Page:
Kucinich: I hadn’t seen that, but it’s probably true. And here’s the problem. If you were to look at all the debates, is it just coincidental that there’s been very little exploration of health care as an issue? Is it just coincidental that the only time that candidates were asked to put themselves on the line as to their position on health care was at the Ark debate in Iowa, where each and every candidate invited, promised, that they would not participate in a single-payer system. Ark being an insurance company, by the way. You know, think about this. An insurance company sponsoring a debate in Des Moines, Iowa. It’s no surprise that later on the Des Moines Register, sitting in the middle of a five-county area, where insurance is the main crop, that they would find some lame excuse to try and limit the debate.
Hedges: What’s been for you the most frustrating part of your campaign, especially looking at the Democratic Party itself?
Kucinich: You know, I don’t look at it as being frustrated, because I don’t think in those terms [loud buzzer sounds]. ... Um—that means there’s a vote on. ... I don’t think in terms like that.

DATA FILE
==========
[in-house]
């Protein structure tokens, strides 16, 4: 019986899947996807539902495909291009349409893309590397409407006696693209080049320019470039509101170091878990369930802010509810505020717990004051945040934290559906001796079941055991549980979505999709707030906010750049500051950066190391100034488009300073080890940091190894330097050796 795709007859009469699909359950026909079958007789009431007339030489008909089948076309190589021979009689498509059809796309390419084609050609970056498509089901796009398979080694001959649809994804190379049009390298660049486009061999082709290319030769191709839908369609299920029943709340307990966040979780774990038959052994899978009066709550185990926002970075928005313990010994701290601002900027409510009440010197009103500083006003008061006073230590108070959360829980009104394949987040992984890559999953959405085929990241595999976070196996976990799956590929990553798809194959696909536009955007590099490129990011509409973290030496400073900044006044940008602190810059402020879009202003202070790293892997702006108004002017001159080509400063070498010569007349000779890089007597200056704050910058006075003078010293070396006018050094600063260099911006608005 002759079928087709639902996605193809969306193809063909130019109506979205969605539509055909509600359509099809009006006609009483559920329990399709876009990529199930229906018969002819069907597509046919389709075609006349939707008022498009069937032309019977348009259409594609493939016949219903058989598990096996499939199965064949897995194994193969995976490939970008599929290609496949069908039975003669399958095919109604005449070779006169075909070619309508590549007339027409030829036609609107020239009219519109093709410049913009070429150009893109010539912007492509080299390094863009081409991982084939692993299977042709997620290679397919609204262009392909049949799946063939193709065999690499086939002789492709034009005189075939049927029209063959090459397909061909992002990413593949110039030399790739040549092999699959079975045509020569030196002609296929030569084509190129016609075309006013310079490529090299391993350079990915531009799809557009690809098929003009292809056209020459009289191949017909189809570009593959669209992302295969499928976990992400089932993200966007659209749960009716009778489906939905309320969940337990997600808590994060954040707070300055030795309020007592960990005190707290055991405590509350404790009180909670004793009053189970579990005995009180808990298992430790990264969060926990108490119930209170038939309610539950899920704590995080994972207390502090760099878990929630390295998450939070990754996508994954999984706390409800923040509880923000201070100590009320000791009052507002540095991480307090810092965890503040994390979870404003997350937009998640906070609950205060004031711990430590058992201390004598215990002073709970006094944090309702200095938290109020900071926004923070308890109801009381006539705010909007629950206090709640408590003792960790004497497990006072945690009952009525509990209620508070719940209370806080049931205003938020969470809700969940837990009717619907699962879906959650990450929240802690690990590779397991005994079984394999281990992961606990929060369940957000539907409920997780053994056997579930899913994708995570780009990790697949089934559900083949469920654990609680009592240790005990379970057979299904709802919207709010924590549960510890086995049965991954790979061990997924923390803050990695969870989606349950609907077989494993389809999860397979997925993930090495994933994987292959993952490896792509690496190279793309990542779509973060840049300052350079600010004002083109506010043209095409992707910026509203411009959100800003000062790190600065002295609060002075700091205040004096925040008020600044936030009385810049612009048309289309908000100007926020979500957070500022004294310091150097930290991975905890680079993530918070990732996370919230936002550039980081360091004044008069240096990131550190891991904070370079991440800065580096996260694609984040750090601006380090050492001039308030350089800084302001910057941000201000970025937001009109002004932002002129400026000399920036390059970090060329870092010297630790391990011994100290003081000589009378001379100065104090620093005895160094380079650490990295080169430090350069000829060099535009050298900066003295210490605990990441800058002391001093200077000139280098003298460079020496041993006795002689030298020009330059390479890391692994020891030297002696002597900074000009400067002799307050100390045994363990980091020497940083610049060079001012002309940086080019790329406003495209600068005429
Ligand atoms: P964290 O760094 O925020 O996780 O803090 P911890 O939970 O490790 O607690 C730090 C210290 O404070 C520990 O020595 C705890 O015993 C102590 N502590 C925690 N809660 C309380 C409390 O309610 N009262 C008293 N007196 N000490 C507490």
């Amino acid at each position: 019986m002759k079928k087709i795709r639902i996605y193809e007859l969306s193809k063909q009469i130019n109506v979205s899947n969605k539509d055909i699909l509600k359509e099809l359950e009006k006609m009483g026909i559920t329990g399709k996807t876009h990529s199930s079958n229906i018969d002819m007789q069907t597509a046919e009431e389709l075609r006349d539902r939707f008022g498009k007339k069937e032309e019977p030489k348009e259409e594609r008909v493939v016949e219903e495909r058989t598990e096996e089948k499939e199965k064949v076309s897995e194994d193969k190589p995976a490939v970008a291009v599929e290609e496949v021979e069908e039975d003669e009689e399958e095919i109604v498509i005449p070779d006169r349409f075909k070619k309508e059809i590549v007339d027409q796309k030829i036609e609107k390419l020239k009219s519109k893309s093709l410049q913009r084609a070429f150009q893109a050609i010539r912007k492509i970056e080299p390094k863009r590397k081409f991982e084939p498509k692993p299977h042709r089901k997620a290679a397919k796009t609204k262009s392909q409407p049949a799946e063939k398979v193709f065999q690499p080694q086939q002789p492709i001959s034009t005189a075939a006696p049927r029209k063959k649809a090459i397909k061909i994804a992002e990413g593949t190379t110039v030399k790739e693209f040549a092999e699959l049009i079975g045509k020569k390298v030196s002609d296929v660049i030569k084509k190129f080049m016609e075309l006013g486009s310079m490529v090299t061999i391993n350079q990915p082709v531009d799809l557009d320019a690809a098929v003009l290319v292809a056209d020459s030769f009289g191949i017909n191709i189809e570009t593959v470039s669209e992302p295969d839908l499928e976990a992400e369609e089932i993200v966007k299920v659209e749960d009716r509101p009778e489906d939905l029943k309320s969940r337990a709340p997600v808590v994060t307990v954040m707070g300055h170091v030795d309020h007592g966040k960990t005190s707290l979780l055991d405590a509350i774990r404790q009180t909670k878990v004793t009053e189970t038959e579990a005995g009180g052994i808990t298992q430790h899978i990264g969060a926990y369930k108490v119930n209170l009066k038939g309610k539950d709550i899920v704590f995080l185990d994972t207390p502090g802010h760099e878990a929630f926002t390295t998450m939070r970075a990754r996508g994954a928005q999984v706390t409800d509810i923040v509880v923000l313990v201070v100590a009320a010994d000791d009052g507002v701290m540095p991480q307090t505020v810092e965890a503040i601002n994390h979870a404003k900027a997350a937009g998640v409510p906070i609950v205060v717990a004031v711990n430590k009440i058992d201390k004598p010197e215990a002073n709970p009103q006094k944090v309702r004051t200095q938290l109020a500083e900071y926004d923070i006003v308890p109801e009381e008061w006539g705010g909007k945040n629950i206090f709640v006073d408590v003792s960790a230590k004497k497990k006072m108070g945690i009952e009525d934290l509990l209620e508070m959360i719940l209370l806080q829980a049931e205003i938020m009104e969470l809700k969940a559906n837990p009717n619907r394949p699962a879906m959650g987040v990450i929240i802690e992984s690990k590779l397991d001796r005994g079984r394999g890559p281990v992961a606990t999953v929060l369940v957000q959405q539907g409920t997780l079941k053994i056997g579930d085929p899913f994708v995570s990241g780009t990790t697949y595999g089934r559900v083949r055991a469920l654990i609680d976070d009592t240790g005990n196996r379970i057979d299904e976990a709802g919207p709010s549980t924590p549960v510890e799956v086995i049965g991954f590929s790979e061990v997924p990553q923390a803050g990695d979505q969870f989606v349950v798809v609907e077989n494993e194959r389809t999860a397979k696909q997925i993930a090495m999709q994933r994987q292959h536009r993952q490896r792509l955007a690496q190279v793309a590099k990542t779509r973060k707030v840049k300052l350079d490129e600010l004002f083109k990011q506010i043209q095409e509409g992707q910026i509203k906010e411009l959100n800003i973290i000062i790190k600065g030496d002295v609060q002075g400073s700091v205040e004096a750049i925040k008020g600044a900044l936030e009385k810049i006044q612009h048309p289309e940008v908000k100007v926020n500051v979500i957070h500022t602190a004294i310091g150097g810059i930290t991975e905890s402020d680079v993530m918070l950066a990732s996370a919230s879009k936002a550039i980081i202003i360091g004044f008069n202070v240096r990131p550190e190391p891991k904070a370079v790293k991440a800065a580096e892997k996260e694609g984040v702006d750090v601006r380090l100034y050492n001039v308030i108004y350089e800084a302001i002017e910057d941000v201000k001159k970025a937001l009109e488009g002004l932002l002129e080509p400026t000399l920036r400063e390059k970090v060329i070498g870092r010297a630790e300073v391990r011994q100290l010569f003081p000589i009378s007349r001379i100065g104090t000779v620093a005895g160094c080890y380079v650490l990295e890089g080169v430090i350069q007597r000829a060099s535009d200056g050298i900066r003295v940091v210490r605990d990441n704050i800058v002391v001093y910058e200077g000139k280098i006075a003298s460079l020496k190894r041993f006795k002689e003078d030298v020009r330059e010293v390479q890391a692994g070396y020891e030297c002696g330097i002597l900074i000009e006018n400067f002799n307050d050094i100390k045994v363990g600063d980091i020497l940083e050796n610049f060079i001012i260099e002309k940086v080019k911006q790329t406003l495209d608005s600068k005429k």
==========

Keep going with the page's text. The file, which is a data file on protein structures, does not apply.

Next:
[A voice announces over the loudspeaker: “This is the House Democratic cloakroom ... at 3:21 p.m. Advise members they have 15 minutes to record the vote on suspending the rules on passing the bill HR 2761, the Terrorism Risk Insurance Program Reauthorization act ... thank you.”)
OK. So we got a few minutes before I have to go over, and then I’ll come back. So. I’ve written an autobiography of my first 21 years. I don’t know if you’ve had a chance to see it yet. It’s called “Courage to Survive.” And what it makes clear is that perseverance is my strong suit. When I was elected to the House of Representatives I got elected on my fifth try. And my first attempt was in ‘72. And I lost in ‘72, and I lost in ‘74, and I lost in ‘88, and I lost in ‘92. And I won in ‘96 and in ‘98, and 2000, and 2002, and in 2004, and in 2006. To me, what you do in life is you stand up and you fight for those things you believe in. And you do it without a question or a pause, to take a phrase from one of my favorite songs. And so I don’t have any complaints.